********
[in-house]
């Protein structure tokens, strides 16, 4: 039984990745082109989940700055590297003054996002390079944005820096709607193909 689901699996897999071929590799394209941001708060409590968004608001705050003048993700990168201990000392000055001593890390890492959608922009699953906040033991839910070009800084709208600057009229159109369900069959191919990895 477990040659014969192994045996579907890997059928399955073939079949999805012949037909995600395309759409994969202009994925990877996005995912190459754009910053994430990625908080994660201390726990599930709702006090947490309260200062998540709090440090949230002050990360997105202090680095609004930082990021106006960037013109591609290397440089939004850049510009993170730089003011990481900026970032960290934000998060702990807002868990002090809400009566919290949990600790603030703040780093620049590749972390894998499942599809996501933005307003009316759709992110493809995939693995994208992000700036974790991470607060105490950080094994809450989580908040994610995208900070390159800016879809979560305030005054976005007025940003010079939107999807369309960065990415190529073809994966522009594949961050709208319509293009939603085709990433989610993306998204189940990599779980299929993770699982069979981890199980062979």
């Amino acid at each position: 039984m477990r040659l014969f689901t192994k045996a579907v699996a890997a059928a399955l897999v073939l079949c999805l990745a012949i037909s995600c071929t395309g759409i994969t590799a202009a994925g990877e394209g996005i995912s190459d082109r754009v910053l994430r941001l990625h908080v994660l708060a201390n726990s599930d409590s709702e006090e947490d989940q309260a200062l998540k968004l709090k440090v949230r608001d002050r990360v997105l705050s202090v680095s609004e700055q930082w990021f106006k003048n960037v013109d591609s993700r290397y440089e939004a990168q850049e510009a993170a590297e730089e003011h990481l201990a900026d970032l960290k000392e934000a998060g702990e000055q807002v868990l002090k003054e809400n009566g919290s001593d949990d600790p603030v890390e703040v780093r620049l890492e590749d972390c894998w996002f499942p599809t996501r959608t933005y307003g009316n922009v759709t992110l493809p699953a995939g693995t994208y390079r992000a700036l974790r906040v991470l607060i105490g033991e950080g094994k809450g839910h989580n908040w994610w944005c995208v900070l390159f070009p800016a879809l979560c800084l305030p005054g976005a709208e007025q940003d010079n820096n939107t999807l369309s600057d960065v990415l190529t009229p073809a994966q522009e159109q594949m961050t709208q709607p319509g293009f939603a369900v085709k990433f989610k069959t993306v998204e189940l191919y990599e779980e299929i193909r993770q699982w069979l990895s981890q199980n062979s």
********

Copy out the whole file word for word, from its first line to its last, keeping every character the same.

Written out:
[in-house]
């Protein structure tokens, strides 16, 4: 039984990745082109989940700055590297003054996002390079944005820096709607193909 689901699996897999071929590799394209941001708060409590968004608001705050003048993700990168201990000392000055001593890390890492959608922009699953906040033991839910070009800084709208600057009229159109369900069959191919990895 477990040659014969192994045996579907890997059928399955073939079949999805012949037909995600395309759409994969202009994925990877996005995912190459754009910053994430990625908080994660201390726990599930709702006090947490309260200062998540709090440090949230002050990360997105202090680095609004930082990021106006960037013109591609290397440089939004850049510009993170730089003011990481900026970032960290934000998060702990807002868990002090809400009566919290949990600790603030703040780093620049590749972390894998499942599809996501933005307003009316759709992110493809995939693995994208992000700036974790991470607060105490950080094994809450989580908040994610995208900070390159800016879809979560305030005054976005007025940003010079939107999807369309960065990415190529073809994966522009594949961050709208319509293009939603085709990433989610993306998204189940990599779980299929993770699982069979981890199980062979």
């Amino acid at each position: 039984m477990r040659l014969f689901t192994k045996a579907v699996a890997a059928a399955l897999v073939l079949c999805l990745a012949i037909s995600c071929t395309g759409i994969t590799a202009a994925g990877e394209g996005i995912s190459d082109r754009v910053l994430r941001l990625h908080v994660l708060a201390n726990s599930d409590s709702e006090e947490d989940q309260a200062l998540k968004l709090k440090v949230r608001d002050r990360v997105l705050s202090v680095s609004e700055q930082w990021f106006k003048n960037v013109d591609s993700r290397y440089e939004a990168q850049e510009a993170a590297e730089e003011h990481l201990a900026d970032l960290k000392e934000a998060g702990e000055q807002v868990l002090k003054e809400n009566g919290s001593d949990d600790p603030v890390e703040v780093r620049l890492e590749d972390c894998w996002f499942p599809t996501r959608t933005y307003g009316n922009v759709t992110l493809p699953a995939g693995t994208y390079r992000a700036l974790r906040v991470l607060i105490g033991e950080g094994k809450g839910h989580n908040w994610w944005c995208v900070l390159f070009p800016a879809l979560c800084l305030p005054g976005a709208e007025q940003d010079n820096n939107t999807l369309s600057d960065v990415l190529t009229p073809a994966q522009e159109q594949m961050t709208q709607p319509g293009f939603a369900v085709k990433f989610k069959t993306v998204e189940l191919y990599e779980e299929i193909r993770q699982w069979l990895s981890q199980n062979s």